Global Positioning Systems is the second iteration of Pérez Art Museum Miami’s Overview Galleries, in which selections from PAMM’s permanent collection are displayed alongside loans from important private collections. Consisting of six interrelated parts (titledHistory Painting, Visual Memory, The Uses of History, Urban Imaginaries, The Contested Present, and Forms of Commemoration), this thematic group presentation explores the intersection between globalization and history. Since the late 1980s, the political and economic forces unleashed at the close of the Cold War have combined with dramatic advances in transportation and digital communications to create an unprecedented degree of interdependency among the nations of the world. As the networks of individuals, institutions, and markets that constitute the international system of art-making and distribution have expanded to include voices from disparate regions and contexts, the field has become a mirror for the cultural effects of this heightened state of global integration. One of the most important of these cultural effects has been the destabilization of any singular understandings of time and world history. The idea that the past may bear different meanings depending on one’s geographic and cultural standpoint has never seemed more incontrovertible. Global Positioning Systems explores this issue by bringing together the productions of an international and intergenerational array of artists who engage diverse histories while raising questions about how the past is recorded and remembered.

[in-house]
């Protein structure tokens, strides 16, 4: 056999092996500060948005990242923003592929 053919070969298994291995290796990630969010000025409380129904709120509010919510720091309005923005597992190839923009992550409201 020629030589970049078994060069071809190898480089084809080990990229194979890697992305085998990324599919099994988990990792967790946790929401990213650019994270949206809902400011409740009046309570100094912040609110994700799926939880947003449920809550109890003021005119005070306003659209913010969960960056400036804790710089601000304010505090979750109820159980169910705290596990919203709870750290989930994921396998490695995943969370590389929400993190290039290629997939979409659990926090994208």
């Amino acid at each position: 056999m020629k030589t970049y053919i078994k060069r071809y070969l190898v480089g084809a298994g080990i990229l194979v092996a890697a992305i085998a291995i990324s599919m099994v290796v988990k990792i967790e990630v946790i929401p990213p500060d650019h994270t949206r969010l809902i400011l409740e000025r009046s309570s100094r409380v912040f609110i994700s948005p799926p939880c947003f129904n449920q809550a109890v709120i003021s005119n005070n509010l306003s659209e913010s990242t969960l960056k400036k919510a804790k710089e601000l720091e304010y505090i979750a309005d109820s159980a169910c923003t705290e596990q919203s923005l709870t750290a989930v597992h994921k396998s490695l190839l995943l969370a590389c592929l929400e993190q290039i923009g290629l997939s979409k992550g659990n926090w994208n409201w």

Global Positioning Systems bears specific resonances with Miami. As a result of its proximity to Latin America and the Caribbean, Miami’s trajectory has been inextricably tied to historical developments unfolding in the countries that constitute these regions. Moreover, in recent years, Miami has been locked in a cycle of striking growth, which has come hand in hand with rapid transformations of its urban landscape and social makeup. It is a city poised at multiple geographic and temporal thresholds, a condition from which it draws much of its dynamism and potential.
Global Positioning Systems: Urban Imaginaries
Opens August 19, 2014
Artists have frequently used imaginary representations of cities to critique aspects of society and to propose alternative ways of living. The literary and artistic genre of science fiction abounds with utopian and dystopian visualizations of urban landscapes in which the problems of contemporary life are either resolved or magnified. Some of the artists included in this gallery envision futuristic urban settings in order to articulate anxieties about present-day society in light of technological change, environmental degradation, or political turmoil. Other artists take a different approach to the theme of imagined cities, addressing the impulse to generate urban identities conducive to commercial interests such as tourism and development. Still others give physical form to features of the city that are normally invisible or easy to overlook.